A resume is always accompanied by a cover letter which is written in response to a particular job posting. A few tips to consider writing a cover letter include:

  • You are replying to an open job posting in a different company or within your current company or submitting an application for a position at a company with a strong mission.
  • While sending your resume. Attaching a cover letter may provide the employer with additional information, not in your resume.
  • The job posting specifically asks that you write one. Because it says “optional” on an application, you have the ability to do it.
  • You already have information that you can quickly reuse or adapt for a certain cover letter. This works best if you have a draft cover letter tailored towards a career opportunity, to save you the application time.

Key Differences Between a Letter of Interest and(vs) a Cover Letter

There are not many, but there are significant differences between a cover letter and a letter of interest, the main difference between them is the purpose they serve.

In essence, a letter of interest (also known as a letter of inquiry) indicates an intention to work for a particular organization even though there hasn’t been a suitable job ad posting that could be a good career fit for you. A cover letter, on the other hand, is about a specific job that is open.

For the purpose of juxtaposition, here are some differences between them;

  • A letter of interest focuses on jobs not advertised but rather showcases one’s interest to work with a company or firm. Unlike a cover letter, it is a proactive technique to ask for open employment in a company. In cover letters, you emphasize why you’d be the ideal candidate for the job you are applying for.
  • The letter of interest demonstrates an overall enthusiasm to work with the company as opposed to the cover letter which demonstrates a passion for the vacant position in the company.
  • Your letter of interest highlights your qualifications, expertise, and ways you might help the organization. A cover letter, on the other hand, emphasizes how your skills and experience match a job’s requirements.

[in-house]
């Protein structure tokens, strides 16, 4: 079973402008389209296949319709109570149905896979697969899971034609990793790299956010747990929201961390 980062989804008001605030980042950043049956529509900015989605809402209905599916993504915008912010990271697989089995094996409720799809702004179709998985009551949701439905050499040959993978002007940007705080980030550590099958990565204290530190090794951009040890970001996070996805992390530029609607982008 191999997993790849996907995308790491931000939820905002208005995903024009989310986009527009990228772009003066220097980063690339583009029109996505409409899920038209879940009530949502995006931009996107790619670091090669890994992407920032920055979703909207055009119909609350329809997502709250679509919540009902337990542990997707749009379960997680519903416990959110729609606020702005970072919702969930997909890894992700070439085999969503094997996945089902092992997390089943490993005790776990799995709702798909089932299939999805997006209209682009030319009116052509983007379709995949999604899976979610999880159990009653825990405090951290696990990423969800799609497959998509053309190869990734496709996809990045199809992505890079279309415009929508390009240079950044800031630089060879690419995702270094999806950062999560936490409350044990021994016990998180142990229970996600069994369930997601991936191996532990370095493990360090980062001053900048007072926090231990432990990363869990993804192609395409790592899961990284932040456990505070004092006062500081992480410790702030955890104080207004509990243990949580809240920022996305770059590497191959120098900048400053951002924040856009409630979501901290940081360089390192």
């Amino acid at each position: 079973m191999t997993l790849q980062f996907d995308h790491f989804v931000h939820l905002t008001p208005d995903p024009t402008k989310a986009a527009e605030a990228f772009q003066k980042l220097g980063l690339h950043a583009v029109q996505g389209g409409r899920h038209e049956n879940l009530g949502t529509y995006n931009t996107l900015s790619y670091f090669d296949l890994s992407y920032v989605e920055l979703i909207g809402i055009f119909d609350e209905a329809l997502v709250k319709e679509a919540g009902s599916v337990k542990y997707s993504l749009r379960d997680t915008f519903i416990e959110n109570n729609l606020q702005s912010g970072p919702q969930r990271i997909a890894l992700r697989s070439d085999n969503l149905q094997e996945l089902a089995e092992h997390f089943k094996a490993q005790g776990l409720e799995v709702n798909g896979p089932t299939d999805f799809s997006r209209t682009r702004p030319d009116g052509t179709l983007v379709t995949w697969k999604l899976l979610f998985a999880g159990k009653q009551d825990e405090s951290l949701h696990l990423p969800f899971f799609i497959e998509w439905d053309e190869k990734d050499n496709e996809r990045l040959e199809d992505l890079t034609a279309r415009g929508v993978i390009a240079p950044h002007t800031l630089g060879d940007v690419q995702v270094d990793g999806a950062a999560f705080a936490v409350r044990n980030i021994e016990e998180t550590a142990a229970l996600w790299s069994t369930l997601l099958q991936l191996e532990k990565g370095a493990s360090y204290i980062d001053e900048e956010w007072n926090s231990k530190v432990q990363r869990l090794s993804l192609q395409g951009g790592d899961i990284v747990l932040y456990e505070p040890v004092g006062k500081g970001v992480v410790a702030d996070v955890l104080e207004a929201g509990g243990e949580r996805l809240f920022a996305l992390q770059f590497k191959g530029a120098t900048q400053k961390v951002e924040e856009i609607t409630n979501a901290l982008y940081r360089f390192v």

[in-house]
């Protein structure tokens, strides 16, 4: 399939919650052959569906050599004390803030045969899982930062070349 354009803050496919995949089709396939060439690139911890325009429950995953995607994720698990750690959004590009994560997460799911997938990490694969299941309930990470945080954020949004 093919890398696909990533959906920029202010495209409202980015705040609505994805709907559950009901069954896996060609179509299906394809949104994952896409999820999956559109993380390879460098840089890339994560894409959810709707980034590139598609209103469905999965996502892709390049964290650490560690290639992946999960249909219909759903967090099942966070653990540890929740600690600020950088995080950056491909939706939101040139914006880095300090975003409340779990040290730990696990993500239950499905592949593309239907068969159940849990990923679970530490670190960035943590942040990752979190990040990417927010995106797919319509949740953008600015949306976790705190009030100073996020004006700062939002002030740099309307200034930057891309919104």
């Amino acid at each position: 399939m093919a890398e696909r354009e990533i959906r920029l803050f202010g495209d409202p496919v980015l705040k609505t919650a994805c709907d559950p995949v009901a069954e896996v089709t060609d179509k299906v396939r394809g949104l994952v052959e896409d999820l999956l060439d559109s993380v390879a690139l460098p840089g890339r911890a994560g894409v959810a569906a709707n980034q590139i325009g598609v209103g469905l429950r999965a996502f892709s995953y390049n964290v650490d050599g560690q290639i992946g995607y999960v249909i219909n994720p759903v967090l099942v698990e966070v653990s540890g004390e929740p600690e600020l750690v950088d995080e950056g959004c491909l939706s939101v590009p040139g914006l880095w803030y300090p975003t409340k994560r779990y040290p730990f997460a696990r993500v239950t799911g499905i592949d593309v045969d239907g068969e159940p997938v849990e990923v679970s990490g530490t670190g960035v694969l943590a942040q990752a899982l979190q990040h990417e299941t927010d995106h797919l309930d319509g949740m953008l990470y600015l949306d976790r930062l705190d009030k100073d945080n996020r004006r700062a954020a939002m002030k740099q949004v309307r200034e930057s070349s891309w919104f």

• Due to the fact that there is no hiring context in relation to the letter of interest, they are usually short and straight to the point having a maximum of 3 paragraphs, while the cover letters are much longer and could be up to 5 paragraphs.
  • The cover letter often comes with a CV and/or additional application documents in contrast to the letter of intent which doesn’t usually contain your resume.

How to Write a Letter of Interest

You can follow these tips to assist you in writing an intriguing letter of interest.

#1. Company Research

You should do a lot of research on any company to which you plan to send a letter of interest. You’ll have more specifics to use as you construct your letter with all the data you are able to acquire. Express the reason why you are keen on understanding more while demonstrating that you have done your due diligence on the business and the sector.

Here are some ways to find out more about a business that interests you:

  • Examine a couple of press releases from recently.
  • Go through any pertinent news items on the business that you can discover.
  • Learn about the company’s ideals and objectives by spending some time on its website.
  • Lookup present staff members on business platforms like LinkedIn.

#2. Finding the appropriate contact

For information regarding who to address your letter to, do a little digging on the company and check the company’s LinkedIn or official website. Finding a hiring manager may be challenging due to the fact that there isn’t actually a specific position open at the moment. It is however an added advantage to find a name, as personalized letters get better responses from employers.

#3. Use a hook

You need to find a technique to capture the reader’s attention as soon as they start reading your letter because this is a form of cold outreach and you don’t know the receiver personally. It is your responsibility to persuade the hiring manager that you are worth their time. Displaying your expertise about the company and the benefit that you can add is a fantastic method to do this. Maybe the business has lately grown, received recognition, or introduced a new product. That kind of hook will draw someone in and demonstrate your research skills.

#4. Display your worth

The letter of interest explains why a recruiting manager ought to be invested in working with you, not just why you’re keen on working for the organization.

If you want a specific career, match your skills and values to their requirements. Alternatively, you can consider the broad talents that they would probably like each member of a particular team to possess if you are applying more broadly.

Add some sugar to the deal by giving statistics from your employment history that demonstrate your value to other businesses.

#5. Keep it clear, brief and precise

Keep in mind that a letter of interest is unanticipated correspondence for a hiring manager.  The hiring manager should be able to clearly understand the letter’s purpose. Keep it short and to the point. The goal is to impress and connect with the hiring manager to get a job interview or start a line of communication for future opportunities. Employers value these traits because they demonstrate efficiency, effective communication, and consideration for the recipient’s precious energy and time.